When I was growing up, I remember the excitement of writing a letter, to a friend or a relative. Maybe this was to keep in touch with a pen-pal in a faraway land; or, to thank a member of my family for a gift I had received. I selected the stationery carefully, and enjoyed practising my best handwriting on the envelope. Nowadays, it might seem strange to sit down and write a letter by hand. We’re so used to instant communication, be it texting, engaging with others on social media, or emailing.
Okay, so we should be thankful for technology. It saves time. It is quick, and it can be accessed anywhere, as long as there is a some kind of signal. But putting pen to paper and crafting a letter is on another level. It is why Universal Letter Writing Week takes place every year, in the second full week or January. This year, it is from 14-20 January. Its aim is to prompt people into picking up a pen (a simple black biro, or maybe something glitzier) and write a letter. It is perfectly timed, too, given that Christmas has just passed, when you might want to write and thank someone.
It isn’t just writing a letter that’s important, though. Receiving a hand-written letter in the post is wonderful, even more so if the envelope arrives through the door with beautiful handwriting on the front. Now, many people might think that writing letters is not needed, as why spend the time waiting for a reply when you can send a quick message on a phone or computer? Well, they can be items that end up as a treasured possession, or in some cases, of historic significance.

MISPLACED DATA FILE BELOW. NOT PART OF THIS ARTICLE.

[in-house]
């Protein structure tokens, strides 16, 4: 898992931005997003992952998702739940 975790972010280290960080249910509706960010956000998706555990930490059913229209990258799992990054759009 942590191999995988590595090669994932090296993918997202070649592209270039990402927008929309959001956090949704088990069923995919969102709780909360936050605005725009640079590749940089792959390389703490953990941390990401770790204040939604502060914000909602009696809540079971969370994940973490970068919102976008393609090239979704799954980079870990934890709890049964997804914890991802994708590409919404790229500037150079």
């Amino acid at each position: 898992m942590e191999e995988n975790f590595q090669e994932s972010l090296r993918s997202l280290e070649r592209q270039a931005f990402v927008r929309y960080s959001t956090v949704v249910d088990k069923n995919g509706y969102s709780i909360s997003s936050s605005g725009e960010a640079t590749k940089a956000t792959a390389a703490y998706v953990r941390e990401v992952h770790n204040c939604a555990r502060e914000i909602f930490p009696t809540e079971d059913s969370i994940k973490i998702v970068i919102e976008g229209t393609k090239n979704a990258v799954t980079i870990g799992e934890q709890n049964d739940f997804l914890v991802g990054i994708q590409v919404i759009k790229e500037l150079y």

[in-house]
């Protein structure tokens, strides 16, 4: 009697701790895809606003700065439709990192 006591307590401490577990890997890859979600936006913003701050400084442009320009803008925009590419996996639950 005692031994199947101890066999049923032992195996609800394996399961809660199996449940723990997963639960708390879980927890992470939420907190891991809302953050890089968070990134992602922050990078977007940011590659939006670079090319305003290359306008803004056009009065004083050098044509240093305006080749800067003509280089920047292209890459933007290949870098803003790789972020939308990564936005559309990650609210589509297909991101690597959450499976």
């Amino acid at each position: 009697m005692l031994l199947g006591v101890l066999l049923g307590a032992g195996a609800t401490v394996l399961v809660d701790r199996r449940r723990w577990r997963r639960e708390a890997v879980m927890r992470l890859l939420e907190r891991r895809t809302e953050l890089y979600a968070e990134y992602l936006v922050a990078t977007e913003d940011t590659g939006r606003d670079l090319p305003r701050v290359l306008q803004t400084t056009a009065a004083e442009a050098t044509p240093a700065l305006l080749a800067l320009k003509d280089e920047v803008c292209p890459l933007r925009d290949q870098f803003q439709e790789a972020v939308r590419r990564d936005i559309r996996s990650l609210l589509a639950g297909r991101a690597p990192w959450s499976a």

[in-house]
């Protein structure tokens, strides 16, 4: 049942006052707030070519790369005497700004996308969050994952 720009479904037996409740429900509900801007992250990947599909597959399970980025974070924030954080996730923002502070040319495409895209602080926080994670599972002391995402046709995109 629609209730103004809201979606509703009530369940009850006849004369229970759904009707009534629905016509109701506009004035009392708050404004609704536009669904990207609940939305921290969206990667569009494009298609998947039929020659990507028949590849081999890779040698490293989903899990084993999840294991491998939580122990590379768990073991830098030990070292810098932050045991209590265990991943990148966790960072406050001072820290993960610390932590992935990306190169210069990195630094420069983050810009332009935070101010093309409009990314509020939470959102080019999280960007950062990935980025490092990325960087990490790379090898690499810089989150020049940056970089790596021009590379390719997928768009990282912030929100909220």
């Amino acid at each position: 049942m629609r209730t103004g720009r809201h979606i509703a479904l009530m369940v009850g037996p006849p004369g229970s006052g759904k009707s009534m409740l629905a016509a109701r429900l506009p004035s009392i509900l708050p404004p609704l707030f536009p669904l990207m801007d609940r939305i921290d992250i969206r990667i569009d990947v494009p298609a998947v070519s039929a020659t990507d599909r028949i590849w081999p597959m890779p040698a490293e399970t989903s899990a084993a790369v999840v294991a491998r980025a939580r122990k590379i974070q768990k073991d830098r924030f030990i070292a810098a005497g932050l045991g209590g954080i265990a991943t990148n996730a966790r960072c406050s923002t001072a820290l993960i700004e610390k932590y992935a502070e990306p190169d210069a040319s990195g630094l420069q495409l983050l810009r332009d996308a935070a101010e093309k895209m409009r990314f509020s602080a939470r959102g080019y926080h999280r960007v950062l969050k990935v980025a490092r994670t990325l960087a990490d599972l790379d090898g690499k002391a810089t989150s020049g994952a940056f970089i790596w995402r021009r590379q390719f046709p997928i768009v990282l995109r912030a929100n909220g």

Way, way back in 500 BC, it is thought to have been Queen Atossa of Persia that wrote the first hand-written letter. Some centuries later, in 1840, the first stamped letter was posted in the UK. And in 1847, the first postage stamp was issued in the USA.
Letters can be treasured and stored to read again in the future. Of course, emails or texts can also kept, but reading back through a paper letter is so much more personal, largely because if it is hand-written and can provide a link to the person who has written it. Letters can take a bit of time to write, and you are likely going to have to wait a while for a reply, but it’s a satisfying thing to do. So, why don’t you spend some time writing a letter (or more than one) this January? Without a doubt, the person who receives it will love picking it up, sitting down and reading it. And hopefully, you’ll receive a reply.
Letter-writing won’t replace texting, Snapchat, or posting on Instagram, but it is a great skill to practice. So, get pen to paper and start writing!
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